Exciting Times -
It’s been a busy few weeks at Rockwell Motor Club! Earlier this month we (gracefully) brought home Dan’s new 1981 Honda Passport C70. RMC loaded up in my Pathfinder and we headed out to the burbs to check it out. Unfortunately for Fahed it was right before the motorcycle carrier arrived so he had to get cozy with the bike on the way home. We made it back without incident and because it’s February in Chicago, we did the responsible thing and took it for a rip as soon as we got back and unfolded Fahed.
The week we brought the Passport home, the motorcycle carrier arrived and that made us dangerous. We had always been limited to buying bikes we could cram into the back of my Pathfinder but now we had a proper transport system. By nature, the three of us are always crawling the marketplaces for bikes and projects and one night I found a bike I had never heard of. I’m going to share some history on the bike and the people that built it because I just find it really cool.
Hodaka & Steen
The bike we bought is called a Steen Alsport, but as you can see in the image at the top of this post, the engine says Hodaka. The Alsport is actually a modified Hodaka Ace built by a company called Steen, which started as a chemical and lubricants company, and then built mini-bikes, and then built this bike.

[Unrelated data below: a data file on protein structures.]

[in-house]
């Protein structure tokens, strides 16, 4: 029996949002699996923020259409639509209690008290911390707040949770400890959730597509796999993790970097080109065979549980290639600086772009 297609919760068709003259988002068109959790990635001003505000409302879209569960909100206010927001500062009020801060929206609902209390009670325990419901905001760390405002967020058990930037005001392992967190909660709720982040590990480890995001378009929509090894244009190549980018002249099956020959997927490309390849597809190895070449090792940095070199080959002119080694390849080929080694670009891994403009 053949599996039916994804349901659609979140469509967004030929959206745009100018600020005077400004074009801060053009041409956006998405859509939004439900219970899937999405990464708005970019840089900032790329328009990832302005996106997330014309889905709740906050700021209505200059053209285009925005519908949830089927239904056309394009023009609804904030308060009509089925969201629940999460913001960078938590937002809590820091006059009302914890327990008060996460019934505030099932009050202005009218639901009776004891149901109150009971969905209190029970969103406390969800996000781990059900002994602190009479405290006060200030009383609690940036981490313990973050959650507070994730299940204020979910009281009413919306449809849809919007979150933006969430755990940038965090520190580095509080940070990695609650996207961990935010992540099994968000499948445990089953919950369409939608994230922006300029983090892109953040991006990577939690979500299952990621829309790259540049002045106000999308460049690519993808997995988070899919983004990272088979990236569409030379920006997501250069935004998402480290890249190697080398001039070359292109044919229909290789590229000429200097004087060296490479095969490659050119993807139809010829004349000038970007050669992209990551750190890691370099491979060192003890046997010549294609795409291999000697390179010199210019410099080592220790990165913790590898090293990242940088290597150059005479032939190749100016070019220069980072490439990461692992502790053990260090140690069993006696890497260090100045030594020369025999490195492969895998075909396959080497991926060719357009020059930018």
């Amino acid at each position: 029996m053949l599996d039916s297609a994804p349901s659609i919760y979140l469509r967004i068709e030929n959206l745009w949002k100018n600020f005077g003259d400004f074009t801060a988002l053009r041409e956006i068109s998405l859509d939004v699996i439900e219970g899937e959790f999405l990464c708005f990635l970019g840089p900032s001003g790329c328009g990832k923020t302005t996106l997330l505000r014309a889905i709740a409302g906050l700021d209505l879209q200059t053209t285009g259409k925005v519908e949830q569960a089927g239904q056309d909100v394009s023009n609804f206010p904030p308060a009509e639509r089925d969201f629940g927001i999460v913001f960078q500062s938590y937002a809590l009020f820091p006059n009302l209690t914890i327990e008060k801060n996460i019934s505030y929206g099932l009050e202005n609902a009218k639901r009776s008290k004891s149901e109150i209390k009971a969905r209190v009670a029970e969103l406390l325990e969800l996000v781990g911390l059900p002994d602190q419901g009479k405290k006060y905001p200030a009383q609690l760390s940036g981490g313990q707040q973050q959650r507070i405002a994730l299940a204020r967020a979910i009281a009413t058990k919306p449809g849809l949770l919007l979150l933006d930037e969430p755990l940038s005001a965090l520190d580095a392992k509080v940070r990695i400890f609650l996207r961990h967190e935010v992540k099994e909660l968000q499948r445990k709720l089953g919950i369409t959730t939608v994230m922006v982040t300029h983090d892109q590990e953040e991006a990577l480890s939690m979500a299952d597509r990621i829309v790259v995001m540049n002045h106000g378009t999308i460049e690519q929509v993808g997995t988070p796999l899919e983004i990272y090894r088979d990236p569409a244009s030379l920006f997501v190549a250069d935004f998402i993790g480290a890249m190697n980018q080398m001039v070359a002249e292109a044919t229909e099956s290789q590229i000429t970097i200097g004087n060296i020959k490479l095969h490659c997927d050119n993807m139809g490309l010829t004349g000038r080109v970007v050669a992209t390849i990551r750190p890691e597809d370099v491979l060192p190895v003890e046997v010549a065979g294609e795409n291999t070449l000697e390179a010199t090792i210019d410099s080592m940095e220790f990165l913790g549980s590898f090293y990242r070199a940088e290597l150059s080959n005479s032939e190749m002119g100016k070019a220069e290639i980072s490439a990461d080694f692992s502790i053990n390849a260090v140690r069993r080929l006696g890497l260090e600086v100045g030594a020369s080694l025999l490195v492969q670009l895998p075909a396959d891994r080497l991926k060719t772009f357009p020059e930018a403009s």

The worldwide distributor for Hodakas was PABATCO – Pacific Basin Trading Company headquartered in a small town called Athena, Oregon. It was started in 1961 to distribute fertilizer throughout the Pacific Northwest and decided to branch out to try and make more profits. Somehow, someway, this fertilizer distributing company met Yamaguchi, a Japanese motorcycle company. PABATCO then set up over 400 dealerships for Yamaguchi and motorcycles became their biggest revenue stream.
In 1963, Yamaguchi suddenly went bankrupt leaving PABATCO with a huge network of dealers with 0 inventory. PABATCO went to Hodaka, who had been manufacturing the engines for Yamaguchi & also been left in a badsituation, and offered to design and market bikes if Hodaka could manufacture them. In 1964, their first Hodaka Ace rolled off the assembly line and it was a dependable, high performance motorcycle that became extremely popular.
John Steen was a successful trail rider, made early innovations in the synthetic oil market, and made some pretty wild mini-bikes named after foods. In 1967 he started selling Hodakas and on the side he made custom dirt bikes based on the Hodaka Ace using Ceriani suspension, Rickman Metisse handle bars, and other parts to make a light-weight off-road dirt bikes. He built ours in 1972 – and here it is:
The bike is 98% complete and insanely clean, the only parts that are missing are the petcock & air filter assembly. The fenders are a little beat up and will be addressed, there’s obviously a missing grip but all in all the bike is in fantastic shape.
Our plan is to really clean everything up and do a light restoration on it before finding a good home for it. We’ve tested compression, which came out good and it starts in 2-3 kicks when you feed it some top-notch carb cleaner. We’ll be documenting lots of the process I’m sure of it.
I found all of this information floating on the web and I wanted to link to where I found it: